IN his continuing search for the more weird, wacky and wondrous in this world, David Ellis ponders just how coincidental was it that the first sighting of a koala and a lyrebird in Australia by white men in 1798, should have occurred on January 26 of that year – the date that was to ultimately become our Australia Day.
Convict John Wilson who had been transported for stealing ten pence worth of cloth from a shop in Lancashire, arrived here on the ship Alexander with the First Fleet in 1788, and when freed after seven year’s penal servitude, largely shunned white society and chose to live with Aboriginal people who taught him much about survival in the bush.
Ten years later, when Governor John Hunter decided to investigate what lay in the distant highlands to the south-west of Sydney Town, he put together an exploration team of four Irish convicts, their guards, one of his servants named John Price, another free man, and as their guide, John Wilson whom he recruited for his bush knowledge.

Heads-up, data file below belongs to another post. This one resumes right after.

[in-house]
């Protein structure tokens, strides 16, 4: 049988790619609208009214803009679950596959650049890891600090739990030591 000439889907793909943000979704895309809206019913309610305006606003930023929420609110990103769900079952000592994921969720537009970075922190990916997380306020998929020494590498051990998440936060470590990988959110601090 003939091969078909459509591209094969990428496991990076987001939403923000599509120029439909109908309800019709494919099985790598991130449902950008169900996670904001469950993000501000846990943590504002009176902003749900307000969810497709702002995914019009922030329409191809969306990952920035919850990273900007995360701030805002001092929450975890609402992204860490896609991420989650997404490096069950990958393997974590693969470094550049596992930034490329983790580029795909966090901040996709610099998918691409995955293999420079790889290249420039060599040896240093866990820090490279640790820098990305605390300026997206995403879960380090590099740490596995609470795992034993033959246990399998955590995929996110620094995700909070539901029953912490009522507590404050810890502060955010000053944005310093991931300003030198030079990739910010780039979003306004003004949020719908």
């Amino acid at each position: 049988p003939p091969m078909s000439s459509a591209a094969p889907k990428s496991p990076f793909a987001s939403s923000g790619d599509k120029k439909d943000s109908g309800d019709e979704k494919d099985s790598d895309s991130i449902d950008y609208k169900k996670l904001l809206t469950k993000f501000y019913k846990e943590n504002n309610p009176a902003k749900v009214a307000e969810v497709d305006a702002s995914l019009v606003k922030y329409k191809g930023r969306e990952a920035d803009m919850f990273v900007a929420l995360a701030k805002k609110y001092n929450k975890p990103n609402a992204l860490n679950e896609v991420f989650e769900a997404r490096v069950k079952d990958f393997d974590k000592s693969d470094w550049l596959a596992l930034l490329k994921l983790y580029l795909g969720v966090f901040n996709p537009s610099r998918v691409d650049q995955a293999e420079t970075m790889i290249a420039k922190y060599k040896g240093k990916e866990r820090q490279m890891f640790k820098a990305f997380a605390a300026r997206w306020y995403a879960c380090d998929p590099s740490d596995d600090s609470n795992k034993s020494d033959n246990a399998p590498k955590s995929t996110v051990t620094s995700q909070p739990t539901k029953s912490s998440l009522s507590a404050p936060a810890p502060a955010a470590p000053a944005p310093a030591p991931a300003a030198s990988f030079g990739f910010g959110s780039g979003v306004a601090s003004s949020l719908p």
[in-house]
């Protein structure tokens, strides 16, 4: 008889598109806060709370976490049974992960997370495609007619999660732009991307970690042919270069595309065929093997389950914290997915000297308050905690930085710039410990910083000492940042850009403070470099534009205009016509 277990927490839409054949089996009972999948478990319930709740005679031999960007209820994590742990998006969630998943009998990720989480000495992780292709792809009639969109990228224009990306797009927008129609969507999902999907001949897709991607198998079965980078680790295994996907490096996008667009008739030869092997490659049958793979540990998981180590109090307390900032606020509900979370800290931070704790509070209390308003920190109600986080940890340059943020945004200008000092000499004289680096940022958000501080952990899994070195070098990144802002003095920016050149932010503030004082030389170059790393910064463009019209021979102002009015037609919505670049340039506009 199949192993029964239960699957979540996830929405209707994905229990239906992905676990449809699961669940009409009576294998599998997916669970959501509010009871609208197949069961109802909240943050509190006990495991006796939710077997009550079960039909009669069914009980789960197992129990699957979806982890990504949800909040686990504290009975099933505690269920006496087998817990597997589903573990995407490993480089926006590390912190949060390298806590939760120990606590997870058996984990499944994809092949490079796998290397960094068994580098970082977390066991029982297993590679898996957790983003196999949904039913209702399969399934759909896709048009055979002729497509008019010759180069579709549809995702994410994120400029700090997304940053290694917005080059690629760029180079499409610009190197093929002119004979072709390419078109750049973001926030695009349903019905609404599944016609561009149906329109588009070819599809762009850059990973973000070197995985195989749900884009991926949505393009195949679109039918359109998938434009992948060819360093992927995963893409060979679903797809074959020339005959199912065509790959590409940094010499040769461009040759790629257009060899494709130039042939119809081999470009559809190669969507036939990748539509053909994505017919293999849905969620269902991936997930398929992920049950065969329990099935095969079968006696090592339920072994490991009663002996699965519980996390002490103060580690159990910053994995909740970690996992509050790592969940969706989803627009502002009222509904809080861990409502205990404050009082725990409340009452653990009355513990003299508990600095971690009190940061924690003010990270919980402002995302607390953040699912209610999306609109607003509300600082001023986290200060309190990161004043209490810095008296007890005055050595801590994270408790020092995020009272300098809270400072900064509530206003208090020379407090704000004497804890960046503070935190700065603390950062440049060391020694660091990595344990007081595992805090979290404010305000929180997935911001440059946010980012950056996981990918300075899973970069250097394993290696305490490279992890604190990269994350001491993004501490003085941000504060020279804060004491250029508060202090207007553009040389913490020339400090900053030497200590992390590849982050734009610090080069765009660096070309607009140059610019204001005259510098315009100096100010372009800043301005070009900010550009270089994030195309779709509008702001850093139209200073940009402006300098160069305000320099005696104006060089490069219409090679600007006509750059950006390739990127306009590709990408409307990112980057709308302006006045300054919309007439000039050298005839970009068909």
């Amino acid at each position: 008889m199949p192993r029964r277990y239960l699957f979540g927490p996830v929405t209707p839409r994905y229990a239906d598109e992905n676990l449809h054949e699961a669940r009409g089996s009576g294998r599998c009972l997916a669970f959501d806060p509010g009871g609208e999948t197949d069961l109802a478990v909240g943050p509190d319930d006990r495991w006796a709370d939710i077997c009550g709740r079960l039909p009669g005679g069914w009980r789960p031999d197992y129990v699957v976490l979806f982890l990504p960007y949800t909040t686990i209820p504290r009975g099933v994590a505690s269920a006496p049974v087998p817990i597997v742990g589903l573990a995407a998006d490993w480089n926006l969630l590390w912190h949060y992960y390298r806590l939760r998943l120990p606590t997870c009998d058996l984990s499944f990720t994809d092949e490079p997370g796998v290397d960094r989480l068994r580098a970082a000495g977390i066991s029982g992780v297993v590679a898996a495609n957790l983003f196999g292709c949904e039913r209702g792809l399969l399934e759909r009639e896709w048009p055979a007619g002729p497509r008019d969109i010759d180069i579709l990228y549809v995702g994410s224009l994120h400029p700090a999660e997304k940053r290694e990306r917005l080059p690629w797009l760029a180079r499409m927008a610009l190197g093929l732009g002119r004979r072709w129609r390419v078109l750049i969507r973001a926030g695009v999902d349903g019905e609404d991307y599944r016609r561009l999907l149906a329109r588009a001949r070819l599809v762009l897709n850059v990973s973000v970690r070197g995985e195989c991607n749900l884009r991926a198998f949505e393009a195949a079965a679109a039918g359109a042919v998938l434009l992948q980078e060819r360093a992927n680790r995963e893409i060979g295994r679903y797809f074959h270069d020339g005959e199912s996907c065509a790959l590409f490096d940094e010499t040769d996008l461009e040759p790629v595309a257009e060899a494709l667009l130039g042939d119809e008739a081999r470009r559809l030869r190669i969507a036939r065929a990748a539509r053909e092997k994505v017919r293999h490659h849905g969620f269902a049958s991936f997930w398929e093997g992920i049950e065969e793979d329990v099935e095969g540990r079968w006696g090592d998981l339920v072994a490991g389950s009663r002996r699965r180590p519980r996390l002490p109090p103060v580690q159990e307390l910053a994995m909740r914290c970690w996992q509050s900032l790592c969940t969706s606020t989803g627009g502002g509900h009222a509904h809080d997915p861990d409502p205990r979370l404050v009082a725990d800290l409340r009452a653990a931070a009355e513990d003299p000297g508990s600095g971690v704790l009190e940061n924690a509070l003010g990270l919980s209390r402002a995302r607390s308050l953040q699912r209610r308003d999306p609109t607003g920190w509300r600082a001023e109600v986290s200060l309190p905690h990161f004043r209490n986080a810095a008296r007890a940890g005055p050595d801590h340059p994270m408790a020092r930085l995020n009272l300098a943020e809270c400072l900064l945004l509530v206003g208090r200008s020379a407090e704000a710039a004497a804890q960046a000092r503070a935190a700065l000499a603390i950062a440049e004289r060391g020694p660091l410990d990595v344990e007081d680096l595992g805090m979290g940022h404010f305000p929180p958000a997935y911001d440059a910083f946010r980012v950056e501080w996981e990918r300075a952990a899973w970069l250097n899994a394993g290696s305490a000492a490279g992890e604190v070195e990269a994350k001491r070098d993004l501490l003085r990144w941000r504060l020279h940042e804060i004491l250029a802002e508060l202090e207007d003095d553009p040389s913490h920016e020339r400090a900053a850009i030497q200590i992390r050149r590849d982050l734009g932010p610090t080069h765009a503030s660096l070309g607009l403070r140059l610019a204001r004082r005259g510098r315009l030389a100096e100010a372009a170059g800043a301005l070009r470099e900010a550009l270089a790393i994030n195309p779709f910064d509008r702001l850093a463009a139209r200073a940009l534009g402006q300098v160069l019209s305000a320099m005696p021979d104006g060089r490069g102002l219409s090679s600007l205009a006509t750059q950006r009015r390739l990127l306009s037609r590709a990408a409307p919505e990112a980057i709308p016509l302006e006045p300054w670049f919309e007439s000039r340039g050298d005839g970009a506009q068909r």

The Irish convicts and their guards soon tired of the harsh trek and returned to Sydney Town, but Wilson, Price and the other man continued on foot, Price who was just 19 at the time keeping a journal in which he detailed the harsh conditions they endured.
And on January 26 1798 while camped at what is now the township of Bargo, he recorded the trio’s first-ever sightings by white men both of a koala and a lyrebird – Price describing the latter as a pheasant, leading to a-now village nearby being named Pheasants Nest.
Plaques of a koala and a lyrebird, and a third commemorating the trio’s historic sighting, are mounted on three boulders in a small park at the spot in Bargo.